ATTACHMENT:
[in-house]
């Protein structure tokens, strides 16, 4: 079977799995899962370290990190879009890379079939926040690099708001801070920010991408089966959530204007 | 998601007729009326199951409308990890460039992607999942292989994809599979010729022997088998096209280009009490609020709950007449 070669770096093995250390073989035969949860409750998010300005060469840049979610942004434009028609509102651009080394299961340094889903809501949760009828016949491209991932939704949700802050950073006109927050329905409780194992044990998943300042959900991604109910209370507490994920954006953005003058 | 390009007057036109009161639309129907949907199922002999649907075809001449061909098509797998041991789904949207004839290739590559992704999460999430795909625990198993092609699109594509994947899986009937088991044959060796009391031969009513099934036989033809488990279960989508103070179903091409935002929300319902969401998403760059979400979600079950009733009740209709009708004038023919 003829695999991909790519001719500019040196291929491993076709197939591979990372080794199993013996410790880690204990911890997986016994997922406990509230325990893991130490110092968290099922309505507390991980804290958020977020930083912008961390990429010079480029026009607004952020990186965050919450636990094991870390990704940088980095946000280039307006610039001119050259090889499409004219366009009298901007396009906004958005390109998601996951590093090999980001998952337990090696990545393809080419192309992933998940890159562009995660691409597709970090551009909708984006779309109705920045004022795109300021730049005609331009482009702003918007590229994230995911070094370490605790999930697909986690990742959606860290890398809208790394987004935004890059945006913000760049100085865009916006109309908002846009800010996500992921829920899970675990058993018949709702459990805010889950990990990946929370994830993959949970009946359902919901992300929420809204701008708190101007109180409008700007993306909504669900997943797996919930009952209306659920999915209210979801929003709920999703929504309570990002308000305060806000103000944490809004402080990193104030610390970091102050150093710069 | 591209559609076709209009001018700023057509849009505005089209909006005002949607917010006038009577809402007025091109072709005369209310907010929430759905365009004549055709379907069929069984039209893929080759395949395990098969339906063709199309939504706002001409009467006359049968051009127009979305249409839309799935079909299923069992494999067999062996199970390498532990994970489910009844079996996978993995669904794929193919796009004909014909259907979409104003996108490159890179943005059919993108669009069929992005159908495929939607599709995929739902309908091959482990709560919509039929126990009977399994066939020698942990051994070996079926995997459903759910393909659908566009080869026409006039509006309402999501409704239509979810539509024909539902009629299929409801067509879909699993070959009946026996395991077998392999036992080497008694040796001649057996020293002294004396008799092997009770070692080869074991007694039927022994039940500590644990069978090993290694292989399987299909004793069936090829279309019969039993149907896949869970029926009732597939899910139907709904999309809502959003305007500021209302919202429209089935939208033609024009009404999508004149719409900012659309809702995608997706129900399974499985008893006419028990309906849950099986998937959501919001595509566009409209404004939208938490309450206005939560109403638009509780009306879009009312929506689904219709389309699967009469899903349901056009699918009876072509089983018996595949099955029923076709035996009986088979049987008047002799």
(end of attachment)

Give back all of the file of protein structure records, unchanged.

[in-house]
């Protein structure tokens, strides 16, 4: 079977799995899962370290990190879009890379079939926040690099708001801070920010991408089966959530204007 | 998601007729009326199951409308990890460039992607999942292989994809599979010729022997088998096209280009009490609020709950007449 070669770096093995250390073989035969949860409750998010300005060469840049979610942004434009028609509102651009080394299961340094889903809501949760009828016949491209991932939704949700802050950073006109927050329905409780194992044990998943300042959900991604109910209370507490994920954006953005003058 | 390009007057036109009161639309129907949907199922002999649907075809001449061909098509797998041991789904949207004839290739590559992704999460999430795909625990198993092609699109594509994947899986009937088991044959060796009391031969009513099934036989033809488990279960989508103070179903091409935002929300319902969401998403760059979400979600079950009733009740209709009708004038023919 003829695999991909790519001719500019040196291929491993076709197939591979990372080794199993013996410790880690204990911890997986016994997922406990509230325990893991130490110092968290099922309505507390991980804290958020977020930083912008961390990429010079480029026009607004952020990186965050919450636990094991870390990704940088980095946000280039307006610039001119050259090889499409004219366009009298901007396009906004958005390109998601996951590093090999980001998952337990090696990545393809080419192309992933998940890159562009995660691409597709970090551009909708984006779309109705920045004022795109300021730049005609331009482009702003918007590229994230995911070094370490605790999930697909986690990742959606860290890398809208790394987004935004890059945006913000760049100085865009916006109309908002846009800010996500992921829920899970675990058993018949709702459990805010889950990990990946929370994830993959949970009946359902919901992300929420809204701008708190101007109180409008700007993306909504669900997943797996919930009952209306659920999915209210979801929003709920999703929504309570990002308000305060806000103000944490809004402080990193104030610390970091102050150093710069 | 591209559609076709209009001018700023057509849009505005089209909006005002949607917010006038009577809402007025091109072709005369209310907010929430759905365009004549055709379907069929069984039209893929080759395949395990098969339906063709199309939504706002001409009467006359049968051009127009979305249409839309799935079909299923069992494999067999062996199970390498532990994970489910009844079996996978993995669904794929193919796009004909014909259907979409104003996108490159890179943005059919993108669009069929992005159908495929939607599709995929739902309908091959482990709560919509039929126990009977399994066939020698942990051994070996079926995997459903759910393909659908566009080869026409006039509006309402999501409704239509979810539509024909539902009629299929409801067509879909699993070959009946026996395991077998392999036992080497008694040796001649057996020293002294004396008799092997009770070692080869074991007694039927022994039940500590644990069978090993290694292989399987299909004793069936090829279309019969039993149907896949869970029926009732597939899910139907709904999309809502959003305007500021209302919202429209089935939208033609024009009404999508004149719409900012659309809702995608997706129900399974499985008893006419028990309906849950099986998937959501919001595509566009409209404004939208938490309450206005939560109403638009509780009306879009009312929506689904219709389309699967009469899903349901056009699918009876072509089983018996595949099955029923076709035996009986088979049987008047002799």